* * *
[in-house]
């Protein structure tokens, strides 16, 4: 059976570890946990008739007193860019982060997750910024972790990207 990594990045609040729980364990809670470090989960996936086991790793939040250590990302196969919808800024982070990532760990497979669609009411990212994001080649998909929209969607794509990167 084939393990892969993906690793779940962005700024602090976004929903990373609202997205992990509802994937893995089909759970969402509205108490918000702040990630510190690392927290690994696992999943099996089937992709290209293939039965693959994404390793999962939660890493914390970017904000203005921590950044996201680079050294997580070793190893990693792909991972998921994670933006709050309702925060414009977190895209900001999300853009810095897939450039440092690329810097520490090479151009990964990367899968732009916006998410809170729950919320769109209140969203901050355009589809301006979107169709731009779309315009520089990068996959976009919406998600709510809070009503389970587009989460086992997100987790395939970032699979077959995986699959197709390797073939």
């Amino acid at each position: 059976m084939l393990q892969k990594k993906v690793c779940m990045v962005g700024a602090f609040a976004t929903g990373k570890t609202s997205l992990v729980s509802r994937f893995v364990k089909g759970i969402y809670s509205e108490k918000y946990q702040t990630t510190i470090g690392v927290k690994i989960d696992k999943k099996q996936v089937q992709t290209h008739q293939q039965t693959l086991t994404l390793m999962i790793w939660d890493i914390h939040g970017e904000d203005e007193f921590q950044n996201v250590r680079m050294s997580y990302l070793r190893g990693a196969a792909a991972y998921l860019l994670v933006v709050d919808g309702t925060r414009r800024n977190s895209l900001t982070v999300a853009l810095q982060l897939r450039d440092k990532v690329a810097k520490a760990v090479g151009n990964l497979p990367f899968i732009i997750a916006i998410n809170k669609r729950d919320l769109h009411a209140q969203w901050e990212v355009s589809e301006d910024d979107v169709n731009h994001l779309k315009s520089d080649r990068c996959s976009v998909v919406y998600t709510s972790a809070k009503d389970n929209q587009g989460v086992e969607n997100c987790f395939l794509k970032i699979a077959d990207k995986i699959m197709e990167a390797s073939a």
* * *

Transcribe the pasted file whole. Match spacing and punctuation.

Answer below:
[in-house]
């Protein structure tokens, strides 16, 4: 059976570890946990008739007193860019982060997750910024972790990207 990594990045609040729980364990809670470090989960996936086991790793939040250590990302196969919808800024982070990532760990497979669609009411990212994001080649998909929209969607794509990167 084939393990892969993906690793779940962005700024602090976004929903990373609202997205992990509802994937893995089909759970969402509205108490918000702040990630510190690392927290690994696992999943099996089937992709290209293939039965693959994404390793999962939660890493914390970017904000203005921590950044996201680079050294997580070793190893990693792909991972998921994670933006709050309702925060414009977190895209900001999300853009810095897939450039440092690329810097520490090479151009990964990367899968732009916006998410809170729950919320769109209140969203901050355009589809301006979107169709731009779309315009520089990068996959976009919406998600709510809070009503389970587009989460086992997100987790395939970032699979077959995986699959197709390797073939």
């Amino acid at each position: 059976m084939l393990q892969k990594k993906v690793c779940m990045v962005g700024a602090f609040a976004t929903g990373k570890t609202s997205l992990v729980s509802r994937f893995v364990k089909g759970i969402y809670s509205e108490k918000y946990q702040t990630t510190i470090g690392v927290k690994i989960d696992k999943k099996q996936v089937q992709t290209h008739q293939q039965t693959l086991t994404l390793m999962i790793w939660d890493i914390h939040g970017e904000d203005e007193f921590q950044n996201v250590r680079m050294s997580y990302l070793r190893g990693a196969a792909a991972y998921l860019l994670v933006v709050d919808g309702t925060r414009r800024n977190s895209l900001t982070v999300a853009l810095q982060l897939r450039d440092k990532v690329a810097k520490a760990v090479g151009n990964l497979p990367f899968i732009i997750a916006i998410n809170k669609r729950d919320l769109h009411a209140q969203w901050e990212v355009s589809e301006d910024d979107v169709n731009h994001l779309k315009s520089d080649r990068c996959s976009v998909v919406y998600t709510s972790a809070k009503d389970n929209q587009g989460v086992e969607n997100c987790f395939l794509k970032i699979a077959d990207k995986i699959m197709e990167a390797s073939a």